Most Asked Questions
I’ve been recieving emails from fellow hobbyists asking me questions on how I do my stuff. I always try to answer each of them promptly, but I noticed that I often get the same questions and I answer the same answers. So I figured I should just write it all down here. So here goes…
Don’t people get mad at you for taking candid pictures of them?
When I started shooting candids about 2 years ago, this was my number one fear. I can still remember pointing my camera to an unwitting stranger, and my hands were shaking so hard I couldn’t compose the shot properly. And it was because of this fear that I have missed a lot of potential keepers. Eventually, I learned how to deal with this fear and employ some techniques to lessen the probability of getting that unwanted reaction from the subject; like not establishing eye contact before or after the shot, only raise the camera to your eyes when you’re about to take the shot, and blend in the crowd to make yourself less visible. The key thing was to be quick and not make the subject too uncomfortable.
After 2 years of shooting candids, and a handful of keepers, I’m fortunate enough to not have anyone get mad at me for taking their picture without permission. So far.
What lens do you use? What lens do you recommend for street shooting?
The lens I use most often is my Nikon 85mm f1.4 – this is actually Nikon’s classic portrait lens. It’s a bit pricey, but it’s well worth it for portraits and low light situations. However, it does require a bit of adjustment to be able to get the most out of this glass. I remember the first time I got this, I couldn’t get any shots that I was happy with, so it stayed in my cabinet for quite a while. After a few months, it was gathering dust so I took it for another spin.. this time, I discovered how to get some good shots with it, getting one keeper after another, and it almost never left my camera body. This is the lens I use for candid street portraits, bad weather shots, and portraits of strangers.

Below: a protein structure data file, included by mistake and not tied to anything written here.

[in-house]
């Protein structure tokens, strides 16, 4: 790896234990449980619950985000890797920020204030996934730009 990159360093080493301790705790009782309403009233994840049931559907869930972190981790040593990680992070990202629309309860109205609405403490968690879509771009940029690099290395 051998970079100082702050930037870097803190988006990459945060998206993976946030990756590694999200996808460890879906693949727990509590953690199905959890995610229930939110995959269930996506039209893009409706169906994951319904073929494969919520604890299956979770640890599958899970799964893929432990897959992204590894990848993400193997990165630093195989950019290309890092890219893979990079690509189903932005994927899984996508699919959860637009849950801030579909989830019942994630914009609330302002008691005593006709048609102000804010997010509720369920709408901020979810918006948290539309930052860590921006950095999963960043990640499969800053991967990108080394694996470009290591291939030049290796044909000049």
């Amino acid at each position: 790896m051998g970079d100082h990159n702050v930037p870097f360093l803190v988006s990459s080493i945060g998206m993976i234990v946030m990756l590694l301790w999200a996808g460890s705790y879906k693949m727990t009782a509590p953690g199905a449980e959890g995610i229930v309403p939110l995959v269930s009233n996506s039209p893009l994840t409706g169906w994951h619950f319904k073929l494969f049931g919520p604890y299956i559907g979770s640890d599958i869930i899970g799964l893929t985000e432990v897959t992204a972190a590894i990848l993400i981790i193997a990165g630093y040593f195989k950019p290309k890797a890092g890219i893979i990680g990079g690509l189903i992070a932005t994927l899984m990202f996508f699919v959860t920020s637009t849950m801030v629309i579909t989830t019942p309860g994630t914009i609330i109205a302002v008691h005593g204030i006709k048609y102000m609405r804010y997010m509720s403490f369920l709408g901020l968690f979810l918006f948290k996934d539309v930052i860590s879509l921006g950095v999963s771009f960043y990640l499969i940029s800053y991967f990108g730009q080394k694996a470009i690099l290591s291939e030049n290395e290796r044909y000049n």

Another lens that I use is my Nikon 20mm f2.8. This is perfect for getting street scenes with it’s discrete compact size and wide angle perspective. This is the kind of perspective that most street photography purists prefer for it’s wide DOF and ability to capture almost everything that will unfold exactly in front of you.
Some have asked me what lens I recommend for street shooting. It really depends on what focal length you are comfortable with and what kind of photographs you want to create. Some people prefer using long lenses (telephotos) which allows them to be far from their subject, and has the capability to isolate a subject from it’s surroundings. Others prefer to go wide (wide angle) where they can go as close as you possibly can to a subject and still capture a whole scene. My recommendation is to shoot with whatever lens you have, and eventually you will realize if you want to go longer or wider.
How do you approach your subjects? and how do you make them feel at ease?
This refers to my ongoing set Potraits of Strangers where I take close-up head shots of people in Orchard Road with their permission. I try to be very casual about it. People in Orchard Road usually have an aversion to strangers asking them for something, so I go straight to the point by asking “Is it ok if I take your picture?” and go from there. Some say ‘yes’ immediately, others ask ‘what for?’ I just tell them the truth and explain exactly what I’m trying to do.